By Lauren Sydoruk

Vietnamese infants who are fed with infant formula or prelacteal foods such as water and honey soon after birth are more likely to experience higher rates of hospitalisation and childhood illnesses during their first year of life compared to infants who are breastfed, new research involving Curtin University has found.

The research, published in Archives of Disease in Childhood, recruited 2,030 pregnant women across three cities in Vietnam to determine whether there was a direct relationship between prelacteal feeding, early formula feeding and adverse health outcomes, especially hospitalisation and lower respiratory tract infections, during the children’s first year of life.

Lead Australian author John Curtin Distinguished Emeritus Professor Colin Binns, from the School of Public Health at Curtin University, said it is recommended that infants are breastfed within one hour of birth, as breastmilk is known to have immunologic protection against infection.

“Previous research has found that there is a high prevalence of prelacteal feeding, such as water, honey and fruit juice, and formula feeding in Vietnam, but the impact this may have on an infant’s health has not been investigated thoroughly,” Professor Binns said.

“Our study recruited a cohort of pregnant women, who were at 24 to 28 weeks of gestation, across three cities and six hospitals in Vietnam between August 2015 and December 2017. The participants were then followed up at their discharge from hospital, as well as at one, three, six and 12 months after giving birth.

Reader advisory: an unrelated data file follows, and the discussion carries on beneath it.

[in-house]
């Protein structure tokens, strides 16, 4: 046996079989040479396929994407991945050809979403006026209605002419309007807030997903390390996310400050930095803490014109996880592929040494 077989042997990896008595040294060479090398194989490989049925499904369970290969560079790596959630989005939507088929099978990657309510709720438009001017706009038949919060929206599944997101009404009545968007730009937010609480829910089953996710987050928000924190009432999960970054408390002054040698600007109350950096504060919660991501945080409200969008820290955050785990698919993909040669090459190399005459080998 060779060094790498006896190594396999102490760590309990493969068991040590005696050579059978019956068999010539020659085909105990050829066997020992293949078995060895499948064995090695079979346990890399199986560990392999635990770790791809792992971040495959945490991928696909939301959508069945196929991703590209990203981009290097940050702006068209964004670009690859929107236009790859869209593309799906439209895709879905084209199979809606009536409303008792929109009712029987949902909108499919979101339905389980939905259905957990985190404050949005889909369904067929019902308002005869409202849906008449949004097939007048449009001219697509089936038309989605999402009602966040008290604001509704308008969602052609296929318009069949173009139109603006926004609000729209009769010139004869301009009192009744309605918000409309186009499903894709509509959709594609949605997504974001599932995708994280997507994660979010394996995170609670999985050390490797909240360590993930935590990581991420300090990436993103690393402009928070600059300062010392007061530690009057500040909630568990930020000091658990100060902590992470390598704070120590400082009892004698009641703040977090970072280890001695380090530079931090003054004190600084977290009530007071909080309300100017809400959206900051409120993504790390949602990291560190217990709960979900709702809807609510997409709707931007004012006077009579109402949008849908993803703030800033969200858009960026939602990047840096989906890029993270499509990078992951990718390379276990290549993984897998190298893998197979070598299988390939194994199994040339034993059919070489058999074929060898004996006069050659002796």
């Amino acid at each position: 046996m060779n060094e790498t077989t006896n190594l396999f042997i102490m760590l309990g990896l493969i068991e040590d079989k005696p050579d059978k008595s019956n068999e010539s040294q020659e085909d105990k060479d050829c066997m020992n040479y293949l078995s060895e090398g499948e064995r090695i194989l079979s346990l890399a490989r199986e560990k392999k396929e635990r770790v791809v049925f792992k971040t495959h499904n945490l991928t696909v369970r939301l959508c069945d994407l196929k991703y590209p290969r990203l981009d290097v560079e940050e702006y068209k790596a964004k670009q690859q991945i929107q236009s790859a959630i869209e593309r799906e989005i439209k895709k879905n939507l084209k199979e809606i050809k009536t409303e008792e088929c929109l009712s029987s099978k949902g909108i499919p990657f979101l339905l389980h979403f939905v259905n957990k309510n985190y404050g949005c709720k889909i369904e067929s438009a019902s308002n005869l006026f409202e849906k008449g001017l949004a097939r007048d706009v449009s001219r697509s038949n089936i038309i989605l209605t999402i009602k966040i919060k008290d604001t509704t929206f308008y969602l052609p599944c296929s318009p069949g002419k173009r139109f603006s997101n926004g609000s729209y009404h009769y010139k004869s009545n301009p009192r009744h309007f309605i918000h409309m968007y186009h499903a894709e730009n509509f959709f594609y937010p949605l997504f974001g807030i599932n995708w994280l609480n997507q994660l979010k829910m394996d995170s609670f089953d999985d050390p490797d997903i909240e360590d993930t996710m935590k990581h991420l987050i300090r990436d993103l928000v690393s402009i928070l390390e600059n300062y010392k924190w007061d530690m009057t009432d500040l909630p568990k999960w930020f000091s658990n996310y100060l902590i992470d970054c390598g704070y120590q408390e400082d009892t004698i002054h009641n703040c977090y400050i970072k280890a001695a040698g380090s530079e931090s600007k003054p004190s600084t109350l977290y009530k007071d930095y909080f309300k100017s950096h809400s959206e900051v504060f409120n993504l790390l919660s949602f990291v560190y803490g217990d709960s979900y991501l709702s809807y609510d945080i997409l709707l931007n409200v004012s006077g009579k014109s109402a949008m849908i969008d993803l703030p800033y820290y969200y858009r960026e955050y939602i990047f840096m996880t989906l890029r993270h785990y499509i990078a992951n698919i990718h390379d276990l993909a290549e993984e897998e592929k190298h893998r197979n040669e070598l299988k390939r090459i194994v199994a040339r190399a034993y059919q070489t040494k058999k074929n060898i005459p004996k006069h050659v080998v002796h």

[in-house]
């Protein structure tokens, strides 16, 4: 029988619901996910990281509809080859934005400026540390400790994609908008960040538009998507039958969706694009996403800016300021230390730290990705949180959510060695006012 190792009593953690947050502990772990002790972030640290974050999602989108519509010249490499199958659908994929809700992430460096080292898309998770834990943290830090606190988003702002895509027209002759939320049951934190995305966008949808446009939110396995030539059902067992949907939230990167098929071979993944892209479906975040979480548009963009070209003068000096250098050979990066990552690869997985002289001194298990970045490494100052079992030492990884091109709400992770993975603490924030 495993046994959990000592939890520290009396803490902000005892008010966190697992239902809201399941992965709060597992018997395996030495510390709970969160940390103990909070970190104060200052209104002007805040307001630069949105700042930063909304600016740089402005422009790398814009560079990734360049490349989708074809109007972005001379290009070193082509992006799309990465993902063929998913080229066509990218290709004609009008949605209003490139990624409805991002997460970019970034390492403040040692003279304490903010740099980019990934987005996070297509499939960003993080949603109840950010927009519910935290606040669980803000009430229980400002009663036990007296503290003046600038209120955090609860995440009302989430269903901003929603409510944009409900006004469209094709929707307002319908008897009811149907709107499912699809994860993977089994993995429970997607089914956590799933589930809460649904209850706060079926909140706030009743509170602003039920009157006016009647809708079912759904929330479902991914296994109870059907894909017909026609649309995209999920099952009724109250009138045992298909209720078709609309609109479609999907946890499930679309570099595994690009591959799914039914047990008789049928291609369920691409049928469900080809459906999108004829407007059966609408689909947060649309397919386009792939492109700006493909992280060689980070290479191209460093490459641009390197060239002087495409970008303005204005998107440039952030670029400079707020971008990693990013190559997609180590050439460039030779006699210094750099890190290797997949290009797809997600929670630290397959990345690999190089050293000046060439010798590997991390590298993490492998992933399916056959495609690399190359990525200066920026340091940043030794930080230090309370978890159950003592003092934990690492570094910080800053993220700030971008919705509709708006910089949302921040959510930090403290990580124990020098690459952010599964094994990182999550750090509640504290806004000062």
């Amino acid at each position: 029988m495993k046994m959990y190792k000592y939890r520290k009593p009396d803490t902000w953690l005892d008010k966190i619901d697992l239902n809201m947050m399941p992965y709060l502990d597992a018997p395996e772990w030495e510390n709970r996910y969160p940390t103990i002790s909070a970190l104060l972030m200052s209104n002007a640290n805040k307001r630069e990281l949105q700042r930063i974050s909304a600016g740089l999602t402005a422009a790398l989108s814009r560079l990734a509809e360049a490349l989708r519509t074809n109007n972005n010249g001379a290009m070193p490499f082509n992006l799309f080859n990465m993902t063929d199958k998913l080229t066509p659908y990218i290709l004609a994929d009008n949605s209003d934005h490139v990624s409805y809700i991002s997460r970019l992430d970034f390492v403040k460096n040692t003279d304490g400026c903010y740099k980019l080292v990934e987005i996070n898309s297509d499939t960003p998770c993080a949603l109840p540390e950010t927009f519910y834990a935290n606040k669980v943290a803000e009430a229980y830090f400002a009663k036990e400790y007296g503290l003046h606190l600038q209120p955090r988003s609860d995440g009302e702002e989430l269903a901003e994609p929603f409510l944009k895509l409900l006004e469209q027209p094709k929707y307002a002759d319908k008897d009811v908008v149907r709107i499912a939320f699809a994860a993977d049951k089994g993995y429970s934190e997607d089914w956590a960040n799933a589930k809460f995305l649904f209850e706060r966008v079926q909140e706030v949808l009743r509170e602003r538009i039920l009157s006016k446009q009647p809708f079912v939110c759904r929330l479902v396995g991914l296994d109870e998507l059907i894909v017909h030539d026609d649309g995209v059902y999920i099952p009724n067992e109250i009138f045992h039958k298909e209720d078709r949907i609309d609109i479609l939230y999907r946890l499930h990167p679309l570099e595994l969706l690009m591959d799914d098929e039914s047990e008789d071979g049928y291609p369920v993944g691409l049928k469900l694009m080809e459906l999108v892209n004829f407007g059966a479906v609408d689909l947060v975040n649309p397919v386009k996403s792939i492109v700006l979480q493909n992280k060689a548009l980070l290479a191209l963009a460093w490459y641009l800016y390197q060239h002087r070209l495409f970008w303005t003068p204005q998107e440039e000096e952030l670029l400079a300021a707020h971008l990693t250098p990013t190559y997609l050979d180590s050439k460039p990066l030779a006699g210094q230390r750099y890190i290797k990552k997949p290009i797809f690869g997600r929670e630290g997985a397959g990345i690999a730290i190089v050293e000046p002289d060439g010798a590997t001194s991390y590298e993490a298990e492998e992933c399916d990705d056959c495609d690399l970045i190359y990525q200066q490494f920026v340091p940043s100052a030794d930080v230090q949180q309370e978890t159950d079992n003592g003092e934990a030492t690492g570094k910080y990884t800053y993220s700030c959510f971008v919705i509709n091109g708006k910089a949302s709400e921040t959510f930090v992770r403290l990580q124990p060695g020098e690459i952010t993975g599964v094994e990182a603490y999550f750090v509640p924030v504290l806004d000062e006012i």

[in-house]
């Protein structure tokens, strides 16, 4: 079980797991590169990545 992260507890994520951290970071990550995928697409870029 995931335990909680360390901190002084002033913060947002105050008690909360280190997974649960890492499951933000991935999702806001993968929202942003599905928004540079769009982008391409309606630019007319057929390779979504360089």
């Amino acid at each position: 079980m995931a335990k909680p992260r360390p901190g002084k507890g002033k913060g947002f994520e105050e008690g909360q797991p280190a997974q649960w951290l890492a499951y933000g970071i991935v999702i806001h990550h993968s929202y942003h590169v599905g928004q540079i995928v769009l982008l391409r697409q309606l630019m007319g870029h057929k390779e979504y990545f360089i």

“We found that 56.5 per cent of infants were fed prelacteal foods and 79.5 per cent were fed infant formula soon after birth. About one quarter of those infants experienced diarrhoea or were admitted to hospital, and almost half contracted lower respiratory tract infections within 12 months of life, compared to infants who were breastfed.”

Professor Binns explained that the benefits of breastfeeding should be promoted around the world, adding it could save thousands of infant lives each year.

“Prelacteal foods and formula milk during the first few days of life interfere with the establishment of breastfeeding and can increase their risk of childhood illness,” Professor Binns said.

“It is important to better educate women during their pregnancy in order to avoid the negative consequences of giving formula milk or prelacteal foods to their new-born babies. Extra support is needed for mothers who have difficulty in breastfeeding, as it is important that they don’t become reliant on formulas as a substitute for breastmilk.”

The research was co-authored by researchers from the University of Medicine and Pharmacy at Ho Chi Minh City, the National Institute of Hygiene and Epidemiology, and the Sexual and Reproductive Health Unit, United National Population Fund in Vietnam.

The research paper, titled, ‘Prelacteal and early formula feeding increase risk of infant hospitalisations: A prospective cohort study,’ can be found online here.